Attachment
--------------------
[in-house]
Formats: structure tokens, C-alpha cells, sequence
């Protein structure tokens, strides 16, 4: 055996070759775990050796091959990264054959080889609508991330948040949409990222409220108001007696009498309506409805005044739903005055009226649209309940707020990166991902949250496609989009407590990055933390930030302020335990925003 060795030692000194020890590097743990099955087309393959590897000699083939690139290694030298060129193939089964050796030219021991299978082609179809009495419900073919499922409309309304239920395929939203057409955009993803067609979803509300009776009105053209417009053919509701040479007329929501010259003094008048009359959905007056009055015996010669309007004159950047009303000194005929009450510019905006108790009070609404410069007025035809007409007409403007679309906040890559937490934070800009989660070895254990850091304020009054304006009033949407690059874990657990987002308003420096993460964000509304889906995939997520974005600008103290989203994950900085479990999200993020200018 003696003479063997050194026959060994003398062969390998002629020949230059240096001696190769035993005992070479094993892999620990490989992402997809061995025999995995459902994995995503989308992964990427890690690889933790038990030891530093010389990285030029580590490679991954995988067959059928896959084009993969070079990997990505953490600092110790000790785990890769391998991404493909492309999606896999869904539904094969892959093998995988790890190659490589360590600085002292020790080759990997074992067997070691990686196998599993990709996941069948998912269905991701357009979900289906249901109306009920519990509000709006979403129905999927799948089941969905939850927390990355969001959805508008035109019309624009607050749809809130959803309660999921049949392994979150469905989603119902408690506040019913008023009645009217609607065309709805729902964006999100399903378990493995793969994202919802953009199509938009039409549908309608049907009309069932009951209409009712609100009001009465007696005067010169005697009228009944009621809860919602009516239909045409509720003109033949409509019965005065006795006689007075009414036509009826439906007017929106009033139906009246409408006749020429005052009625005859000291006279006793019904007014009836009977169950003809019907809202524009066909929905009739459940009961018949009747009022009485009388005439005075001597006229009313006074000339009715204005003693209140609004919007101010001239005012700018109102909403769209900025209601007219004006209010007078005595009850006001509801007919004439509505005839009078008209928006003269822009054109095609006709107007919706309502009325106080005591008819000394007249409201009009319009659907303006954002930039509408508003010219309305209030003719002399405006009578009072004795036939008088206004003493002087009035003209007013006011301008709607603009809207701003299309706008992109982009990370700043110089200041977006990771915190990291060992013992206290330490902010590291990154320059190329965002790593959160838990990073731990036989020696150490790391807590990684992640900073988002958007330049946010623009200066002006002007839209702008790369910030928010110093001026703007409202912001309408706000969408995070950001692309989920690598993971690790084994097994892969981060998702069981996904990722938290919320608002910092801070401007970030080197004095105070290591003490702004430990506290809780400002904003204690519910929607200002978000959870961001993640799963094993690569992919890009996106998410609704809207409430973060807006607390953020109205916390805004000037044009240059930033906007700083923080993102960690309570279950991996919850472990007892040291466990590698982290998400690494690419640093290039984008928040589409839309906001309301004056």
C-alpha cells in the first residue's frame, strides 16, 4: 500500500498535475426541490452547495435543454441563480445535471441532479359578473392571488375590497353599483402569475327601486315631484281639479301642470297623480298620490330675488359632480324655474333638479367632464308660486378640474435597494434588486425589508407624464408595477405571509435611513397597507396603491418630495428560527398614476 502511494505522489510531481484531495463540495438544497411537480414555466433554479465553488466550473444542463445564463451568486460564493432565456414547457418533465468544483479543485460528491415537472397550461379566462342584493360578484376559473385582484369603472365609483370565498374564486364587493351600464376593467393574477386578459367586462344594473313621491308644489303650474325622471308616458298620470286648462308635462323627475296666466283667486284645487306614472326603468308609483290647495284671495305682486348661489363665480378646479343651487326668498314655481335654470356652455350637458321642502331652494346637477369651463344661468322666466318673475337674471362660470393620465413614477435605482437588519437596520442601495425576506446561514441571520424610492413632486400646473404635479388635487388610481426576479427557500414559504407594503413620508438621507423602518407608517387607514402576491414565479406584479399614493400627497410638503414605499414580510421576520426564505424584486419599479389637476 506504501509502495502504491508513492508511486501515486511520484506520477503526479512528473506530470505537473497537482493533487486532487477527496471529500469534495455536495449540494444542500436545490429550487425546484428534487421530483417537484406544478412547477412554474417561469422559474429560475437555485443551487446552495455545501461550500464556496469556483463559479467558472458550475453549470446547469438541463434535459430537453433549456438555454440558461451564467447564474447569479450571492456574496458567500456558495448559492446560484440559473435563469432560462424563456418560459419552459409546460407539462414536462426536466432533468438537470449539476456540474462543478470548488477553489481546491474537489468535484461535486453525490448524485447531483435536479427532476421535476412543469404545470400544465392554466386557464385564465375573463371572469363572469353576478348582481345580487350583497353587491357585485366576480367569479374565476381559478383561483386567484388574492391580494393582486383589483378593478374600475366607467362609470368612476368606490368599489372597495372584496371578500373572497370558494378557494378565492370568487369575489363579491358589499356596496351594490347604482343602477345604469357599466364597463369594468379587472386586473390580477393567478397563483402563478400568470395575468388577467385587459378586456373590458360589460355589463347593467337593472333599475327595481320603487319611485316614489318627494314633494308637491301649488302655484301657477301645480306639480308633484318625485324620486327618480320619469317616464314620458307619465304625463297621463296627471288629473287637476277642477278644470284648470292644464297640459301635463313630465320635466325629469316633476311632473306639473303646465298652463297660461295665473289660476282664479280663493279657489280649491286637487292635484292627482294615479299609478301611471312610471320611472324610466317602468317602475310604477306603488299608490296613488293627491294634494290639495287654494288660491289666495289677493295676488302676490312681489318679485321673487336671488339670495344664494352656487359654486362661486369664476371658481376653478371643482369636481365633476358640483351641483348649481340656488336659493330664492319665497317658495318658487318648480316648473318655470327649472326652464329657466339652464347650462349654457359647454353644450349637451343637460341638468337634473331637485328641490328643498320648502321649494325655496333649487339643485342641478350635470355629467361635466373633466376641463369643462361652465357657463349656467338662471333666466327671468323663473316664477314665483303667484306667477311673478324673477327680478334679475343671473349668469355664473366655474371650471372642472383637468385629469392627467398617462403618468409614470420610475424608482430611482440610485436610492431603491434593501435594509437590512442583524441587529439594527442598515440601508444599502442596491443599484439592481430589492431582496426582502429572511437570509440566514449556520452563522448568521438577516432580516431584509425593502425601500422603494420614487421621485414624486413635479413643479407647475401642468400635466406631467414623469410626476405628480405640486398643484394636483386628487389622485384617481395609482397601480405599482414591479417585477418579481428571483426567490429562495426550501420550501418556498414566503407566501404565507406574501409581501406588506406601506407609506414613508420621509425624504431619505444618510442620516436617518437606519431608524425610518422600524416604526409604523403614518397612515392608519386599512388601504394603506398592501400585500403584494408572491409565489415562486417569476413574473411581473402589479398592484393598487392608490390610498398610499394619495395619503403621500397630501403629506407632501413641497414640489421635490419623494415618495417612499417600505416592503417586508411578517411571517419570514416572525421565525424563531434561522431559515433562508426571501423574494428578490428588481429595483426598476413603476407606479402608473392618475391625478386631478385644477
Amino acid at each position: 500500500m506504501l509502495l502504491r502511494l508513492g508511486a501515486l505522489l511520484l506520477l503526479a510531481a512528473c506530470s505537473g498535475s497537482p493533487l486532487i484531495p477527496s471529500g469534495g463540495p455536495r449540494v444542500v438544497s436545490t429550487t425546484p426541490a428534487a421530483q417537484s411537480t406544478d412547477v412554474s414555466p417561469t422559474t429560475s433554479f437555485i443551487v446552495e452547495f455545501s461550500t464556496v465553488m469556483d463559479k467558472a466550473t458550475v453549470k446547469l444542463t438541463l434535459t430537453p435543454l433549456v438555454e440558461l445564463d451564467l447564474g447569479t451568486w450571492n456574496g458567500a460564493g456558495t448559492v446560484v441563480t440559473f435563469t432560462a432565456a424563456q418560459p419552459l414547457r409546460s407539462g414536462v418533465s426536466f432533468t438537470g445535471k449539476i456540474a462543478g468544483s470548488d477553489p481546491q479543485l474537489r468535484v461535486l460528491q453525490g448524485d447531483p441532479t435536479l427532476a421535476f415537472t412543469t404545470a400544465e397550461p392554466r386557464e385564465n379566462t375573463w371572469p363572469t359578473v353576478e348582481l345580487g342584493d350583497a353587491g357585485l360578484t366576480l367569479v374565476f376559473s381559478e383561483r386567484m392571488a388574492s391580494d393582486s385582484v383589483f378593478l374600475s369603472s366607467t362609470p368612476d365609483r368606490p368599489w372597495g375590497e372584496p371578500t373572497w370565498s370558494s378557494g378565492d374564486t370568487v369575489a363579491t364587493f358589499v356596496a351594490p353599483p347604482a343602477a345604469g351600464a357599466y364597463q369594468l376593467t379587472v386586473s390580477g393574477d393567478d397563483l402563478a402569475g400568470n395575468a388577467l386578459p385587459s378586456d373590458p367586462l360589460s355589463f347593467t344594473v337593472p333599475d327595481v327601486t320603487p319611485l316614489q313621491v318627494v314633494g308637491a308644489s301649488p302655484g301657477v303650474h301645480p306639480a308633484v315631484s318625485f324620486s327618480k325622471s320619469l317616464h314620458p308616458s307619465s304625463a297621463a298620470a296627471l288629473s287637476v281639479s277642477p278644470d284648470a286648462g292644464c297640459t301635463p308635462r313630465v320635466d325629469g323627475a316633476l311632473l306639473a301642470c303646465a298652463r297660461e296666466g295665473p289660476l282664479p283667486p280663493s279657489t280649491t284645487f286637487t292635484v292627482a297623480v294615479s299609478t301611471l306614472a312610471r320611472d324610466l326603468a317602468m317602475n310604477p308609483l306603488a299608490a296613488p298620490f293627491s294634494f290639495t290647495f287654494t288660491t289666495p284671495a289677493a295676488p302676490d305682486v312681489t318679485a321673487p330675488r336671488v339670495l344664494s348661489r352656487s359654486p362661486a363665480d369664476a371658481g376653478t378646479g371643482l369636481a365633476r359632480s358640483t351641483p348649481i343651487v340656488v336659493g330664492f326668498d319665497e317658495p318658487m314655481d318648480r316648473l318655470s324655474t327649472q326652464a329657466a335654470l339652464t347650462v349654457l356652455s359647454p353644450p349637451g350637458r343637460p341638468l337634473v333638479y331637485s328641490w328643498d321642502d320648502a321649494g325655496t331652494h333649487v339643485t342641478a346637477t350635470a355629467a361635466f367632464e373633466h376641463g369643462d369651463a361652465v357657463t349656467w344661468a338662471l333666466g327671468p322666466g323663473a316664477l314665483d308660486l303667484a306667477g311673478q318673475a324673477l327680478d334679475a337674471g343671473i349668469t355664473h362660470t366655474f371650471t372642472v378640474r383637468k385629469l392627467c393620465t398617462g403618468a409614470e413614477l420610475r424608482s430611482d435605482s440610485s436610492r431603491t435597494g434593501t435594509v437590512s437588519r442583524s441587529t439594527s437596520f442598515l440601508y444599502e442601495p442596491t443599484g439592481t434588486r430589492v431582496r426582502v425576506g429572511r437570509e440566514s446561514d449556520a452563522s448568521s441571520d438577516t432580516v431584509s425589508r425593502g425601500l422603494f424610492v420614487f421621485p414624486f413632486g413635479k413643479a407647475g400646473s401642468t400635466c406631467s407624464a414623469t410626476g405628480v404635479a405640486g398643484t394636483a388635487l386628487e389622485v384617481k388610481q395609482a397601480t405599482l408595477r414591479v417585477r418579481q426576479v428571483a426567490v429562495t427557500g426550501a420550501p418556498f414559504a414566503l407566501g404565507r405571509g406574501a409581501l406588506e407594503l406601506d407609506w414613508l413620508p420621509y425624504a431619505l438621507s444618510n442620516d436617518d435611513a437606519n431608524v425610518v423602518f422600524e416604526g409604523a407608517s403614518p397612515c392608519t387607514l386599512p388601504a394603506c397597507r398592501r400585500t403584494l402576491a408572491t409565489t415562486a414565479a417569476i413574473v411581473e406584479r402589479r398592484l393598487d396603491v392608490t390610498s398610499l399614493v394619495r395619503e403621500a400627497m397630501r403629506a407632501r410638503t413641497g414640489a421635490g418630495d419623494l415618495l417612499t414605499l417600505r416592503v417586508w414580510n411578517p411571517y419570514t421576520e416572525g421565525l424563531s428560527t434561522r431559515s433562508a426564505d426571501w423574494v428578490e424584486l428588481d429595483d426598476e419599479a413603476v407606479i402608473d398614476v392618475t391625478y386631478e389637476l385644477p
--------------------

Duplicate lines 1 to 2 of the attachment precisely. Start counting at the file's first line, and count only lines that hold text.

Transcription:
[in-house]
Formats: structure tokens, C-alpha cells, sequence